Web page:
Further information about Open Book Publishers can be found on our website: www.openbookpublishers.com.
To apply, please email a CV and covering letter to Alessandra Tosi: a.tosi@openbookpublishers.com.

Open Book Publishers are looking for an Editorial Assistant! | OBP

Open Book Publishers is looking for an Editorial Assistant. This is a rare and exciting opportunity to gain first-hand editorial experience working for an innovative and fast-growing academic publisher.

Based in Cambridge, we are a not-for-profit, Open Access publisher of high-quality monographs in the humanities and social sciences. The position is ideally suited to a Master’s or PhD student in the humanities or social sciences, either currently studying or recently graduated. S/he must have a passion for academic publishing, a good eye for detail and a willingness to lend a hand in all aspects of the organisation. Knowledge of the Microsoft Office package, InDesign and Photoshop would be an advantage, although not essential.

Duties will include:

Copy-editing/proofreading manuscripts
Communicating with authors
Formatting indices and footnotes
Contributions to social media channels

The position is full-time (40hrs/week). Initially the work will be remote, but the candidate should be prepared to work from our offices in central Cambridge (UK) in the future. Salary will be competitive and commensurate with experience, starting at a full-time equivalent rate of £22,000-£25,000 per annum. Interviews will be held during the Summer. Closing date for applications: 20th of July 2020.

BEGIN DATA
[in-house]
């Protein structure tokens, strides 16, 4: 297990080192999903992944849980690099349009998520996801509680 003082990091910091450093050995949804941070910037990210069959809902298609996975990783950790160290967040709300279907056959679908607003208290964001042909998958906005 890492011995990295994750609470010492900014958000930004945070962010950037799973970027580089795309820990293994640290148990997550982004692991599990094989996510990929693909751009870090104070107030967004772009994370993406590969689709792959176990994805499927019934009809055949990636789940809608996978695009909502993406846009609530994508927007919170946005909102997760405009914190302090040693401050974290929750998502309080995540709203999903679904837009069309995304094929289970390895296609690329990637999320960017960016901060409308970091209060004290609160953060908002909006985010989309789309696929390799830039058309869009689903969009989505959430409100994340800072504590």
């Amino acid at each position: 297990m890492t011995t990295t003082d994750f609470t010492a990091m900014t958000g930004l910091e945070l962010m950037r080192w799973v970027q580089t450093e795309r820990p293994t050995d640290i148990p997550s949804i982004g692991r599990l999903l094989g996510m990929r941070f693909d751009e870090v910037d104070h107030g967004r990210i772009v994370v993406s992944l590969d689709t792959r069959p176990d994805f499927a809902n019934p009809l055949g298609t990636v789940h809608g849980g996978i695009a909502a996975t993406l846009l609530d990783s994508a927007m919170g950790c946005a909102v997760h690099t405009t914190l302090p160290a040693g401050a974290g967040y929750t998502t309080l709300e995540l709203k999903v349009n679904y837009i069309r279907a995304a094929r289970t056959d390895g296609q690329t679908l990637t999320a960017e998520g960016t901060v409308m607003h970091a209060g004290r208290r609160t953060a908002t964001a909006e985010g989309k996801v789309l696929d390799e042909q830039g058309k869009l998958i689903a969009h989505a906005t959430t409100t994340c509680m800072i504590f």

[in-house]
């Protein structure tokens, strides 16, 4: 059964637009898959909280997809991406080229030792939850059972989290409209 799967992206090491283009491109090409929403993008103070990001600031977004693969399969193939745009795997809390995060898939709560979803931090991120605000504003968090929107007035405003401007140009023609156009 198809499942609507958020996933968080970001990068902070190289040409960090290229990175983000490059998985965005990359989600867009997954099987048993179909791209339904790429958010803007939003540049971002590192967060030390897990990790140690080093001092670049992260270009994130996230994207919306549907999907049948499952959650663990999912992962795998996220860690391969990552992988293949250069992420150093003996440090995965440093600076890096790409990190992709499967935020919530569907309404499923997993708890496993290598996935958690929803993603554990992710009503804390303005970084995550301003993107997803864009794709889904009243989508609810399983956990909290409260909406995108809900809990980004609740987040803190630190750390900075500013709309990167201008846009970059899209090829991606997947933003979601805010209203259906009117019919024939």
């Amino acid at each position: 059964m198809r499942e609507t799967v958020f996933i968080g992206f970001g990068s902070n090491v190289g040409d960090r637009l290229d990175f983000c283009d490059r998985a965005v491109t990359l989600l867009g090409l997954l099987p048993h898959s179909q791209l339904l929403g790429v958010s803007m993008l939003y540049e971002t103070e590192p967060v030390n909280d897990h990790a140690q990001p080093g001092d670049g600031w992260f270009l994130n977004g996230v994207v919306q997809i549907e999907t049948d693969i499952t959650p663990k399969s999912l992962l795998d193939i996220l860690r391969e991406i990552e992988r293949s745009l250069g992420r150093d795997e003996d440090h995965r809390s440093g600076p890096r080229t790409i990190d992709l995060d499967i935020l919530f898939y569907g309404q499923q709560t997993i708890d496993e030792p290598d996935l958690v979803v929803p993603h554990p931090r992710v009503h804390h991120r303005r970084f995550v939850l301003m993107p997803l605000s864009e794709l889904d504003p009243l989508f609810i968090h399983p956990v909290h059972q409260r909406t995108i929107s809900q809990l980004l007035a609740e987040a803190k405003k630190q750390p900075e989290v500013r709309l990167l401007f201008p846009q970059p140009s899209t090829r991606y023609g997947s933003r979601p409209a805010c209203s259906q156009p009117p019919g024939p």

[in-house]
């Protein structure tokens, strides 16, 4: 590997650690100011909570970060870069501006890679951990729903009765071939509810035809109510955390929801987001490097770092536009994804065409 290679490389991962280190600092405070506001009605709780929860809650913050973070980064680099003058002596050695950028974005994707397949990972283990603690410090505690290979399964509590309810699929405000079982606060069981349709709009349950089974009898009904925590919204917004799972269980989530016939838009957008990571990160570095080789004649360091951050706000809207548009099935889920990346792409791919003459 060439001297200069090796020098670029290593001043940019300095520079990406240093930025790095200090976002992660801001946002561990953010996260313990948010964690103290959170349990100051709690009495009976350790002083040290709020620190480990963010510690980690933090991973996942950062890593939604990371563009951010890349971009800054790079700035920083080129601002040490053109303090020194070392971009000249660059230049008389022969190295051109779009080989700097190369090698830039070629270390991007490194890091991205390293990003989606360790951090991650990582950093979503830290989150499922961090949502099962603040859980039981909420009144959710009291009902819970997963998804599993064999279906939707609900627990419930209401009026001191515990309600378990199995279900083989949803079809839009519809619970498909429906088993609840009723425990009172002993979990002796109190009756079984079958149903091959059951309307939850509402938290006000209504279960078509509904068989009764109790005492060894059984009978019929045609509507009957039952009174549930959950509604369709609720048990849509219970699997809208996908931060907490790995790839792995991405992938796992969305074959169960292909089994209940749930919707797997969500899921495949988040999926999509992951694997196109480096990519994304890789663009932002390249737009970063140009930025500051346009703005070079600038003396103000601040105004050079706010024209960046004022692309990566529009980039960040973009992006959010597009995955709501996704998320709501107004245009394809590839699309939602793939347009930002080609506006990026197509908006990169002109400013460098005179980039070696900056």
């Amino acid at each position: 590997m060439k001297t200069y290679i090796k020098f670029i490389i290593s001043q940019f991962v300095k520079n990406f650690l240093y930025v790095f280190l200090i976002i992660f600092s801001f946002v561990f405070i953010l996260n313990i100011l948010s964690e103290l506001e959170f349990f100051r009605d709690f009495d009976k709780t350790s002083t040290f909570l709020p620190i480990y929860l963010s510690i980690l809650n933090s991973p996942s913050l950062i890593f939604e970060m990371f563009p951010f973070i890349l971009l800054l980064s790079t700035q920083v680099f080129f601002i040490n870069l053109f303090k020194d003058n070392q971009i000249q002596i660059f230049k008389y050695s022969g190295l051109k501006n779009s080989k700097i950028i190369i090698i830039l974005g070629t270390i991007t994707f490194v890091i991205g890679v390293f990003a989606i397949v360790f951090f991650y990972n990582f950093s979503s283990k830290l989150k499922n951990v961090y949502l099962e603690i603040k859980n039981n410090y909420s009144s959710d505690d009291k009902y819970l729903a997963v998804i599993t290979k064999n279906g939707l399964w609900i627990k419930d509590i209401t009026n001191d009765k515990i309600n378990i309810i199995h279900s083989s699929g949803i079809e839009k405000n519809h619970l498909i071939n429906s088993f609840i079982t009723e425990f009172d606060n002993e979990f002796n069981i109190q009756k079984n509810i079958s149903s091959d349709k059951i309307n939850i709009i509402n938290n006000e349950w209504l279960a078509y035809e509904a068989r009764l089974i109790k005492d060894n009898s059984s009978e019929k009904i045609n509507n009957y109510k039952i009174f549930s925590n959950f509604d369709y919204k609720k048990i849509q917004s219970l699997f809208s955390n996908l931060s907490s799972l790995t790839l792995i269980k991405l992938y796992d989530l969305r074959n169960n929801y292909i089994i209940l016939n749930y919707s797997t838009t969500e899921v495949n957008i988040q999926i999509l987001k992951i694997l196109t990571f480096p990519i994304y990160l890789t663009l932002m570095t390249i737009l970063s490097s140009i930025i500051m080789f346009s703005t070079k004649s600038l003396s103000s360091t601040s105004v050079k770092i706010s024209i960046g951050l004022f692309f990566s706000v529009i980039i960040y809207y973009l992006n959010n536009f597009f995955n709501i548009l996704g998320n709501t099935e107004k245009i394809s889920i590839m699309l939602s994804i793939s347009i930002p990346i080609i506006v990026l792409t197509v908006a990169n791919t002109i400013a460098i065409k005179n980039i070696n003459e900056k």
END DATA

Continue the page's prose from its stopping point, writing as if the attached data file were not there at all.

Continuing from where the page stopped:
Further information about Open Book Publishers can be found on our website: www.openbookpublishers.com.
To apply, please email a CV and covering letter to Alessandra Tosi: a.tosi@openbookpublishers.com.

Fair OA publishers, infrastructures and initiatives supported by KU Leuven | KU Leuven Open Science

KU Leuven promotes non-commercial and community-owned approaches of OA, especially through the KU Leuven Fund for Fair OA. On the one hand, the fund supports innovative publishing initiatives and infrastructures. On the other hand, the fund covers membership costs for consortia and advocacy organizations focusing on a non-commercial approach to scholarly communication. On this page you can find an overview of everything that KU Leuven endorses.

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OBP’s draft response to the UKRI Open Access consultation

“Here we share our draft response to the UKRI Open Access consultation. We will answer the questions that pertain to books and chapters, since that is our area of expertise.

Please annotate this post with any thoughts or relevant evidence you wish to share (we have integrated Hypothes.is to make this easy to do). Please also feel free to draw on our answers when writing your own response, if you are submitting one.

If you would like to express support for the arguments made here, you can sign this Google doc, which will be submitted as part of our response. If we make any changes to this draft response, they will be posted on this blog by noon on Thursday 28 May (24 hours before UKRI’s deadline) in case you wish to see the final version before signing….”

Vacancies, Training & Volunteering – Open Book Publishers

“Open Book Publishers (OBP) is seeking to appoint a European Co-ordinator as part of the OPERAS-P (Open Scholarly Communication in the European Research Area for Social Sciences and Humanities – Preparation) project.

The European Co-ordinator will facilitate exchange between the various library and scholarly publishing communities within the EU, and the international Community-led Open Publication Infrastructures for Monographs (COPIM) project.

 

This is a fixed-term, 18-month position funded by the EU through the OPERAS-P project….”